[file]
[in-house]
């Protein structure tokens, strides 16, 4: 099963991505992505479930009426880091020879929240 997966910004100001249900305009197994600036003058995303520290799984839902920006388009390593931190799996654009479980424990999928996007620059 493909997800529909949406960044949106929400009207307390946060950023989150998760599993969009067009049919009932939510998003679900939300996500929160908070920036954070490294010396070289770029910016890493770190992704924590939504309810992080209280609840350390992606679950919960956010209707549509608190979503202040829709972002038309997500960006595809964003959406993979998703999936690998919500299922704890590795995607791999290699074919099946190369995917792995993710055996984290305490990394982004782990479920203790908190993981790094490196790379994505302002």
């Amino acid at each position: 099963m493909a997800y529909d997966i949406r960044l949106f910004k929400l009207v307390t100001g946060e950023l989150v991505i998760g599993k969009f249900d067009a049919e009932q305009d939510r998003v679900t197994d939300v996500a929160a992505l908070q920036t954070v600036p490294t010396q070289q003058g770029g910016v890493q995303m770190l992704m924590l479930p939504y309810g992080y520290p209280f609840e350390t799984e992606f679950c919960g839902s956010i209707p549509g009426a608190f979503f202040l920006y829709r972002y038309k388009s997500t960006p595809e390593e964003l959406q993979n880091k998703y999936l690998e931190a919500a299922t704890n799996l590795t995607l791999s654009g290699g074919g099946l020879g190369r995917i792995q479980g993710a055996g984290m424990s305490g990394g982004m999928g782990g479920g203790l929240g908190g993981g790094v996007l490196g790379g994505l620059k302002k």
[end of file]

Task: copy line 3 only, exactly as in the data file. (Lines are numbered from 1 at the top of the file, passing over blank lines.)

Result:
């Amino acid at each position: 099963m493909a997800y529909d997966i949406r960044l949106f910004k929400l009207v307390t100001g946060e950023l989150v991505i998760g599993k969009f249900d067009a049919e009932q305009d939510r998003v679900t197994d939300v996500a929160a992505l908070q920036t954070v600036p490294t010396q070289q003058g770029g910016v890493q995303m770190l992704m924590l479930p939504y309810g992080y520290p209280f609840e350390t799984e992606f679950c919960g839902s956010i209707p549509g009426a608190f979503f202040l920006y829709r972002y038309k388009s997500t960006p595809e390593e964003l959406q993979n880091k998703y999936l690998e931190a919500a299922t704890n799996l590795t995607l791999s654009g290699g074919g099946l020879g190369r995917i792995q479980g993710a055996g984290m424990s305490g990394g982004m999928g782990g479920g203790l929240g908190g993981g790094v996007l490196g790379g994505l620059k302002k």